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Pet Sins February 2001

Mistranslated English subtitles in Crouching Tiger Hidden Dragon give wrong impression of Chinese culture

I was watching Crouching Tiger Hidden Dragon in the United States. I listened to the Chinese dialogue and read the English subtitles at the same time. There are a couple of instances in which the translator of the subtitles seemed to purposely create examples of Chinese culture's sexism when there was no such connotation in the actual Chinese dialogue. I don't know if this is just an innocent mistake - after all the original script was English, which was then translated to Chinese - or is it something more sinister?

In the scene where Yu Jiaolong (mistranslated as Jen. Jiaolong actually means "pampered dragon") steals the Green Destiny sword, the security guard shouts, "Stop the thief!" in Chinese. Now "Stop the thief!" has absolutely no connotation of gender in Chinese, but the English subtitles say, "Stop him!".This mistranslation introduces something that is not in the story - the idea that the security guard assumed the gender of the thief, thereby reflecting the sexism of Chinese society.

In another scene, Shulian (transliterated as Shu Lien in the English subtitles) and the aristocrat Jiaolong have a conversation about Jiaolong's impending arranged marriage. Jiaolong expresses her envy for the older woman's lifestyle. She imagines that Shulian must be carefree and uninhibited, being unmarried. Shulian just tells her that in her youth, she too was arranged to marry a man. Her fiance was later killed while defending Li Mu Bai. Although Shulian and Mu Bai fell in love later, they did not even confess their love to each other because they felt obligated to honor the memory of Shulian's late fiance.Jiaolong responds that this should not be an inhibition to Shulian and Mu Bai's love. Shulian replies: "Social customs and duties are not observed only by those in the Government Official class. Others out in the world have to honor social protocols and morals too". Shulian is referring to Jiaolong's background as the daughter of a prominent government official, and her own working class background. But her speech about class differences and social duties was translated as "A woman's duties still have to be done" in the English subtitles. As you can see, the actual Chinese speech has NO reference to gender at all.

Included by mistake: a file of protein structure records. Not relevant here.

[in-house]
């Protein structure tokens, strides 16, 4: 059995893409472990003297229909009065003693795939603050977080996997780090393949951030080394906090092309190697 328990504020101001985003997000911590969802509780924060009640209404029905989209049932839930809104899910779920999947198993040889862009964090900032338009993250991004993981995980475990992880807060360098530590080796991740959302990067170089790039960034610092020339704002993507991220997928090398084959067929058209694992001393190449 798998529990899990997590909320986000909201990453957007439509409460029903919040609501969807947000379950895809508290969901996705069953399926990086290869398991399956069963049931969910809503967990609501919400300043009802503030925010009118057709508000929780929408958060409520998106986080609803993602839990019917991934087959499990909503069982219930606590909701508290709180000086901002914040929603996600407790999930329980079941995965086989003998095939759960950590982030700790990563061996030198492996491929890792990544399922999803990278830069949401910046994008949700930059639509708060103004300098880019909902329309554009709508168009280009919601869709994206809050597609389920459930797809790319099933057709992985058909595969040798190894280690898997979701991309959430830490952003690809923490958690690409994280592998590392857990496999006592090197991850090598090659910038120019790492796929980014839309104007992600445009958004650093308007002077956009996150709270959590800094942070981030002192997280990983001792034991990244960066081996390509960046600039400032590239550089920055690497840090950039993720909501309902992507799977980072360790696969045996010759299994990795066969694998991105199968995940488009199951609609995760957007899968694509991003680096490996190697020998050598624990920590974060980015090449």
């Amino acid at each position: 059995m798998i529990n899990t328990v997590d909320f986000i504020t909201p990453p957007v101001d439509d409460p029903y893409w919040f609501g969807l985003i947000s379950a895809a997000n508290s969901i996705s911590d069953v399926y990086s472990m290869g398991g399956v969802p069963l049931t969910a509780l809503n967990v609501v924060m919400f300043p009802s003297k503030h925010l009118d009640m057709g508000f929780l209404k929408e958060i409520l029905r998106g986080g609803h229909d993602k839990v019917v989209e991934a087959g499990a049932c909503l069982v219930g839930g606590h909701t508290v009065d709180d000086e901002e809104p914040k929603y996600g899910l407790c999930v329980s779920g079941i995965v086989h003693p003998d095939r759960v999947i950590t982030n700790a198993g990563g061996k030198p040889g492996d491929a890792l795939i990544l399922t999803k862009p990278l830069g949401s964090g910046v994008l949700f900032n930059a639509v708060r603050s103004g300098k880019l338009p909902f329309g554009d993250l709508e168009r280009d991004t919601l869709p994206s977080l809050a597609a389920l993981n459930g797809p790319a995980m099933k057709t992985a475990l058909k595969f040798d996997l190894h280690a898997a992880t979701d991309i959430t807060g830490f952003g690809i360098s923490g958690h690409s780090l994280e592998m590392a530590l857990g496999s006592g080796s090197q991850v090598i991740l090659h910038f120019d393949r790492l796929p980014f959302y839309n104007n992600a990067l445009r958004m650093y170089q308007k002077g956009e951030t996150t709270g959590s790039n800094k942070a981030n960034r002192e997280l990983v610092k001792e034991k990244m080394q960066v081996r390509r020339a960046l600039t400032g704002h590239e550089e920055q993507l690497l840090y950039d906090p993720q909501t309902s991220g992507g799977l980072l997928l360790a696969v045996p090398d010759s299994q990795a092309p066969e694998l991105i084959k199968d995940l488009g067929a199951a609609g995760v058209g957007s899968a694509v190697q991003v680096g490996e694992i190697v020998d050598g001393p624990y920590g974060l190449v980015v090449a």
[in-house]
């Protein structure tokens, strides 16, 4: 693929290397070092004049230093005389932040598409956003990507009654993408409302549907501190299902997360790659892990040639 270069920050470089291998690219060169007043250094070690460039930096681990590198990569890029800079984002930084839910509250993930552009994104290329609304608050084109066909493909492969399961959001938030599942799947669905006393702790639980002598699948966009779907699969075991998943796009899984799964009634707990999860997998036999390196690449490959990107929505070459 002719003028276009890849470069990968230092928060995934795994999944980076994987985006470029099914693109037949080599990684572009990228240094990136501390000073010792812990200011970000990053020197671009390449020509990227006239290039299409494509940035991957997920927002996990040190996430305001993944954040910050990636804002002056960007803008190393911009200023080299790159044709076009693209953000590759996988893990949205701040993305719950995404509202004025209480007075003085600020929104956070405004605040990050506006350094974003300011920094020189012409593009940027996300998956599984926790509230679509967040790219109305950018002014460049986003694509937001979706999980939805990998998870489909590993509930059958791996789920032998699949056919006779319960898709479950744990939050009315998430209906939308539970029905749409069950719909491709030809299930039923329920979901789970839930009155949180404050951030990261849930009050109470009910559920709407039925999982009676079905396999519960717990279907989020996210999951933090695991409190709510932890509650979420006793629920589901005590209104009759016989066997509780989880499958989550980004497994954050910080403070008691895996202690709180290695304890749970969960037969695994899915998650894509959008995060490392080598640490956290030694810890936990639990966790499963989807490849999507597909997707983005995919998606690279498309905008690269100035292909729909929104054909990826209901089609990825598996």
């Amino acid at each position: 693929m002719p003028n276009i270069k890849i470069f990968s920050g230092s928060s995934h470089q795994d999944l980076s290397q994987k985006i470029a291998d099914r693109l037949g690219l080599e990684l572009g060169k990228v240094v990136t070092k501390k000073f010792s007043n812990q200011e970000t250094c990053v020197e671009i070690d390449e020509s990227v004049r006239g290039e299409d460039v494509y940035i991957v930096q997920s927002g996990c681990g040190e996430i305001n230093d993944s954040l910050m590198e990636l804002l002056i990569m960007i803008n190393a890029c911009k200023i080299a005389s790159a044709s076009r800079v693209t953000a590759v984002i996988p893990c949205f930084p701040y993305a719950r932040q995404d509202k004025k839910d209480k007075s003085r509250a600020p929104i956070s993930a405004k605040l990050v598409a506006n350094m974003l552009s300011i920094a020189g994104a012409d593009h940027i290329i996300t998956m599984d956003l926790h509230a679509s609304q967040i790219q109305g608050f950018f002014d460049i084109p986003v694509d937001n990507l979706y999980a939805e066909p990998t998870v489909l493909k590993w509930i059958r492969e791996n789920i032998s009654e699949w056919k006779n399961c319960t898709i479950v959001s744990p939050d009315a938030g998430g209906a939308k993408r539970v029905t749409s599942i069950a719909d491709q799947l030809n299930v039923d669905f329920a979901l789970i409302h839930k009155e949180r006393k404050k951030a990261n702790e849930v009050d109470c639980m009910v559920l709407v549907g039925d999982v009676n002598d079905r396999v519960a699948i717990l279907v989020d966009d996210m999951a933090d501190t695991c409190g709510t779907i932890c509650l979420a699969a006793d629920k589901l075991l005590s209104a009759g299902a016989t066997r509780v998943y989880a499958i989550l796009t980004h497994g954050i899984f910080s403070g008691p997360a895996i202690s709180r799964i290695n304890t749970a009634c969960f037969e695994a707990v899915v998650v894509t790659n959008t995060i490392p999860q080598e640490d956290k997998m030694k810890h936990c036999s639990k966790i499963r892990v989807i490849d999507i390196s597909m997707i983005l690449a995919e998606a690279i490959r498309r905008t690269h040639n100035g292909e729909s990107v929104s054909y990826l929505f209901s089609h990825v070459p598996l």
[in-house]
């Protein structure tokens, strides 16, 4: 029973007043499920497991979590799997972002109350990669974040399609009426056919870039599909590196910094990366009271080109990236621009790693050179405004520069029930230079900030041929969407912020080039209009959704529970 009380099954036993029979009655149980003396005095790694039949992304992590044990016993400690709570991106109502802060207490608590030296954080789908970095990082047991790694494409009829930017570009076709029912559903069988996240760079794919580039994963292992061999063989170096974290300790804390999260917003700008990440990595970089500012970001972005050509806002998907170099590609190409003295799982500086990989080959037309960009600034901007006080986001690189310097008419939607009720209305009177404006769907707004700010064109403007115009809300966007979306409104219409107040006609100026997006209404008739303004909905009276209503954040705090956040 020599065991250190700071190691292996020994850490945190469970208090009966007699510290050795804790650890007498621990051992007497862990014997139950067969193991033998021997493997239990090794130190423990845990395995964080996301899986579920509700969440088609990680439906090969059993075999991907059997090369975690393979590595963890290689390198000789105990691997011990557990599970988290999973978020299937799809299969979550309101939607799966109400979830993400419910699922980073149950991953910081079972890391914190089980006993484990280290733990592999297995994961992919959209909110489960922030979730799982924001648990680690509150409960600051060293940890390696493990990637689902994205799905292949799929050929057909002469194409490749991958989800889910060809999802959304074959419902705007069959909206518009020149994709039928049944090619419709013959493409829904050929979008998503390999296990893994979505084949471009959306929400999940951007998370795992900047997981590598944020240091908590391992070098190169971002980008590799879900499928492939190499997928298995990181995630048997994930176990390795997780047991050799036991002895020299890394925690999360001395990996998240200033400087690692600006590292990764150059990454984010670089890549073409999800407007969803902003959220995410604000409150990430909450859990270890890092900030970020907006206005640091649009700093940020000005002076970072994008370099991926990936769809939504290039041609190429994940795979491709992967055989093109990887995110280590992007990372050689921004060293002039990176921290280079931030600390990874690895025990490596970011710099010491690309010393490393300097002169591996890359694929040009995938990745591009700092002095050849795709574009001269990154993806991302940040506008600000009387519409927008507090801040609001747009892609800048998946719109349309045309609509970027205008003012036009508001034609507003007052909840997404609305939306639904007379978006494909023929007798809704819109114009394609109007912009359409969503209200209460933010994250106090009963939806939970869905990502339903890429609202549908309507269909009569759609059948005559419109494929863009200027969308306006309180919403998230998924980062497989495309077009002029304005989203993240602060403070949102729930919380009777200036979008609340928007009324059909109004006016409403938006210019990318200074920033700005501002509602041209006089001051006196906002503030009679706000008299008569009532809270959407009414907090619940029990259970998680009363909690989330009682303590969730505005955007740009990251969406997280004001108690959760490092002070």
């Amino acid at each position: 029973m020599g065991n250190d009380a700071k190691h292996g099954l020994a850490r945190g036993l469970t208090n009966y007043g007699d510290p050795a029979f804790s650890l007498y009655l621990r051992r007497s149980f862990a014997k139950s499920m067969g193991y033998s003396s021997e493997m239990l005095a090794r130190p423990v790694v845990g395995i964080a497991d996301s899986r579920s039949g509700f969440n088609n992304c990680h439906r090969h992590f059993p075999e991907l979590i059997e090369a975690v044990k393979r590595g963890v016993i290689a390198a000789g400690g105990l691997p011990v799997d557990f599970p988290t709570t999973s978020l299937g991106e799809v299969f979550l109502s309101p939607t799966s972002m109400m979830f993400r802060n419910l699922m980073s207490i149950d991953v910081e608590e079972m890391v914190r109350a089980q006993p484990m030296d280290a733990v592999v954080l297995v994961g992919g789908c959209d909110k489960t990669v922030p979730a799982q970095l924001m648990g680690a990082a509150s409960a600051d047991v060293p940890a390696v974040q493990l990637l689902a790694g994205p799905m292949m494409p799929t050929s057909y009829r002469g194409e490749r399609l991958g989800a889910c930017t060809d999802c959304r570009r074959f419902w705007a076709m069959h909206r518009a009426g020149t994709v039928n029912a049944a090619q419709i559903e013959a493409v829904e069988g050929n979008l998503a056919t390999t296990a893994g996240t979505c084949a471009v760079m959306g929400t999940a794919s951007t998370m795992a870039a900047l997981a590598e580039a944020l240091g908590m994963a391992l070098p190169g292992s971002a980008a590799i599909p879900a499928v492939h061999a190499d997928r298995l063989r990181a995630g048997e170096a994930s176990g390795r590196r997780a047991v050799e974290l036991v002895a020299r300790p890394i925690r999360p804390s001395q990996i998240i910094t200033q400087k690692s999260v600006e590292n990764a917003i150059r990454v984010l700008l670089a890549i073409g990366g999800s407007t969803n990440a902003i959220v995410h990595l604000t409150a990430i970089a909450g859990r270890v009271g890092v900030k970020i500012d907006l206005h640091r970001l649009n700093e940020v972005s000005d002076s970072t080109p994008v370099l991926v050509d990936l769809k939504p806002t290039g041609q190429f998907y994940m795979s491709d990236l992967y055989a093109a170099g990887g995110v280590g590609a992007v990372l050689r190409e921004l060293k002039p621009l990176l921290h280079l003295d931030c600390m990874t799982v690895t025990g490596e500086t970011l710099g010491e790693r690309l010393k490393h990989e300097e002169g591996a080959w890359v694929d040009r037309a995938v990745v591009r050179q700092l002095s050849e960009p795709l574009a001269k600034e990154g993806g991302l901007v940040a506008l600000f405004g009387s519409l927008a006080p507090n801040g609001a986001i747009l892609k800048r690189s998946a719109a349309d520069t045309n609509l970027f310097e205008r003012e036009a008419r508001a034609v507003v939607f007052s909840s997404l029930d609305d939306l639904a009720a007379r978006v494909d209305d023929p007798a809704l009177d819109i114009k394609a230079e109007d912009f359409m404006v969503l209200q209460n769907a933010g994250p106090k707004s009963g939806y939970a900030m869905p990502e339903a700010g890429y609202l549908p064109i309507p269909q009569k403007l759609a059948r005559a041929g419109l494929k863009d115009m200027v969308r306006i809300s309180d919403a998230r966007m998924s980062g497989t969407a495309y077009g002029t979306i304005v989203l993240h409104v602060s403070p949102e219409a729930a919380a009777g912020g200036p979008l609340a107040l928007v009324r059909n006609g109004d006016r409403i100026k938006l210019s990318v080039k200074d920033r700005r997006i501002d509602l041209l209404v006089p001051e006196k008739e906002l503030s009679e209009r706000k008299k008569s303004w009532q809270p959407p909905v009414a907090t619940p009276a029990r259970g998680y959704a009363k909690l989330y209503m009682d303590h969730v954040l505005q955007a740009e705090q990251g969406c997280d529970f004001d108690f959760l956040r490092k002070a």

I think whoever is in control of the contents of the translation (not necessarily the translators themselves) has an agenda to reinforce European American stereotypes of sexist China.

C.L.
2000

Comment from 'Ed.'
This American trend of deliberately making great effort to portray Chinese society as sexist is also present in Disney's Mulan.